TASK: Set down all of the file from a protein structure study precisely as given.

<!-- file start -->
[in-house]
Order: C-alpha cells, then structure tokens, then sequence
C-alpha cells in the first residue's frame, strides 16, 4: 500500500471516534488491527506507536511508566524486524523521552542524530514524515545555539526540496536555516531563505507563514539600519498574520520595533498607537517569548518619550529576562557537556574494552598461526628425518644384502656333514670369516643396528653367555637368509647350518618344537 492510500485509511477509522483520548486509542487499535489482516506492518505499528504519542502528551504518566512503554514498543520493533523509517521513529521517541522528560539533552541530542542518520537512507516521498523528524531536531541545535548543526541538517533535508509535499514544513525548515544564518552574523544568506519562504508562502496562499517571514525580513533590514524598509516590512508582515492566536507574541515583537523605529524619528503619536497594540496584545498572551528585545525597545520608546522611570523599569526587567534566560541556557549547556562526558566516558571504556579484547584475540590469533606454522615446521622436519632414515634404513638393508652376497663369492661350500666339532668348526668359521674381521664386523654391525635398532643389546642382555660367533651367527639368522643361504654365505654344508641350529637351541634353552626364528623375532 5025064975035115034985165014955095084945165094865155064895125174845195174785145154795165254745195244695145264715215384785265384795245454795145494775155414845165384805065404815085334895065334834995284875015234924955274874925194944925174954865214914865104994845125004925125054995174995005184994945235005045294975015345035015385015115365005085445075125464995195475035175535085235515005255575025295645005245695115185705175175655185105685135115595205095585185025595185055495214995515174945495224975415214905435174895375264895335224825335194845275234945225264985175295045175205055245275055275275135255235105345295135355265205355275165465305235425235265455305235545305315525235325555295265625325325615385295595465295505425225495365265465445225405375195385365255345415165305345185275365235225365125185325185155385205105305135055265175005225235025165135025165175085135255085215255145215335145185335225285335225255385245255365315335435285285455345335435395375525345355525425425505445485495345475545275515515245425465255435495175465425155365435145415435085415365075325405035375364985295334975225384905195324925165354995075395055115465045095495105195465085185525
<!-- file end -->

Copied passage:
[in-house]
Order: C-alpha cells, then structure tokens, then sequence
C-alpha cells in the first residue's frame, strides 16, 4: 500500500471516534488491527506507536511508566524486524523521552542524530514524515545555539526540496536555516531563505507563514539600519498574520520595533498607537517569548518619550529576562557537556574494552598461526628425518644384502656333514670369516643396528653367555637368509647350518618344537 492510500485509511477509522483520548486509542487499535489482516506492518505499528504519542502528551504518566512503554514498543520493533523509517521513529521517541522528560539533552541530542542518520537512507516521498523528524531536531541545535548543526541538517533535508509535499514544513525548515544564518552574523544568506519562504508562502496562499517571514525580513533590514524598509516590512508582515492566536507574541515583537523605529524619528503619536497594540496584545498572551528585545525597545520608546522611570523599569526587567534566560541556557549547556562526558566516558571504556579484547584475540590469533606454522615446521622436519632414515634404513638393508652376497663369492661350500666339532668348526668359521674381521664386523654391525635398532643389546642382555660367533651367527639368522643361504654365505654344508641350529637351541634353552626364528623375532 5025064975035115034985165014955095084945165094865155064895125174845195174785145154795165254745195244695145264715215384785265384795245454795145494775155414845165384805065404815085334895065334834995284875015234924955274874925194944925174954865214914865104994845125004925125054995174995005184994945235005045294975015345035015385015115365005085445075125464995195475035175535085235515005255575025295645005245695115185705175175655185105685135115595205095585185025595185055495214995515174945495224975415214905435174895375264895335224825335194845275234945225264985175295045175205055245275055275275135255235105345295135355265205355275165465305235425235265455305235545305315525235325555295265625325325615385295595465295505425225495365265465445225405375195385365255345415165305345185275365235225365125185325185155385205105305135055265175005225235025165135025165175085135255085215255145215335145185335225285335225255385245255365315335435285285455345335435395375525345355525425425505445485495345475545275515515245425465255435495175465425155365435145415435085415365075325405035375364985295334975225384905195324925165354995075395055115465045095495105195465085185525